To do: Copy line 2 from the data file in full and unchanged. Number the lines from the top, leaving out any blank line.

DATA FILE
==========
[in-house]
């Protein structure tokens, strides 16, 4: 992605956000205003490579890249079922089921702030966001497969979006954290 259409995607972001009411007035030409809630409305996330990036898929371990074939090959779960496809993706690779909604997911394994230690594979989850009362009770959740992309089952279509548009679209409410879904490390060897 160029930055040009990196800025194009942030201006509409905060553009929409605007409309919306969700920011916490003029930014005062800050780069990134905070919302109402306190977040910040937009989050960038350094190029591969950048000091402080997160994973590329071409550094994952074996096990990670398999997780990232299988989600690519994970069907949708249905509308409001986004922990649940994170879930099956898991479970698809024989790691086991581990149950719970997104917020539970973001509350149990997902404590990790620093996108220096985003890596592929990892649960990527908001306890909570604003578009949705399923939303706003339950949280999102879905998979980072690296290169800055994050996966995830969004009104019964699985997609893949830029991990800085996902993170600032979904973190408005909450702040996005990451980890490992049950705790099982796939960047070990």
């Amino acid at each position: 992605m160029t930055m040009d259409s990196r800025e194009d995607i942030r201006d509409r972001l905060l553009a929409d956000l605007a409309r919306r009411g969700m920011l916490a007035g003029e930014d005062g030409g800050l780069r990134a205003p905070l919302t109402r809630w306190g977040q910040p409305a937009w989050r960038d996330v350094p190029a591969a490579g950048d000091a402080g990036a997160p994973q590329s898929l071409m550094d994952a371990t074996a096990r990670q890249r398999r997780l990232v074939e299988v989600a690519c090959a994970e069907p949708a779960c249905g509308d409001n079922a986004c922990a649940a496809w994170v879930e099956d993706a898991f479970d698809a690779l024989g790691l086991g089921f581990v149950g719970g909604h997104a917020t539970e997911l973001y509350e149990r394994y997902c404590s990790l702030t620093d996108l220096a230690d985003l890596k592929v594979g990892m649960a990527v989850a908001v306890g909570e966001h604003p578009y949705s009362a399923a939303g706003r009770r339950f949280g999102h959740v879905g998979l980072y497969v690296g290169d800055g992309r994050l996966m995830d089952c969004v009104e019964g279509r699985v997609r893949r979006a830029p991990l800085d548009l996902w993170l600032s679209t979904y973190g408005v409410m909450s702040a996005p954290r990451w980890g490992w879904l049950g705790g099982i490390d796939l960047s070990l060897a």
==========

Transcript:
């Protein structure tokens, strides 16, 4: 992605956000205003490579890249079922089921702030966001497969979006954290 259409995607972001009411007035030409809630409305996330990036898929371990074939090959779960496809993706690779909604997911394994230690594979989850009362009770959740992309089952279509548009679209409410879904490390060897 160029930055040009990196800025194009942030201006509409905060553009929409605007409309919306969700920011916490003029930014005062800050780069990134905070919302109402306190977040910040937009989050960038350094190029591969950048000091402080997160994973590329071409550094994952074996096990990670398999997780990232299988989600690519994970069907949708249905509308409001986004922990649940994170879930099956898991479970698809024989790691086991581990149950719970997104917020539970973001509350149990997902404590990790620093996108220096985003890596592929990892649960990527908001306890909570604003578009949705399923939303706003339950949280999102879905998979980072690296290169800055994050996966995830969004009104019964699985997609893949830029991990800085996902993170600032979904973190408005909450702040996005990451980890490992049950705790099982796939960047070990």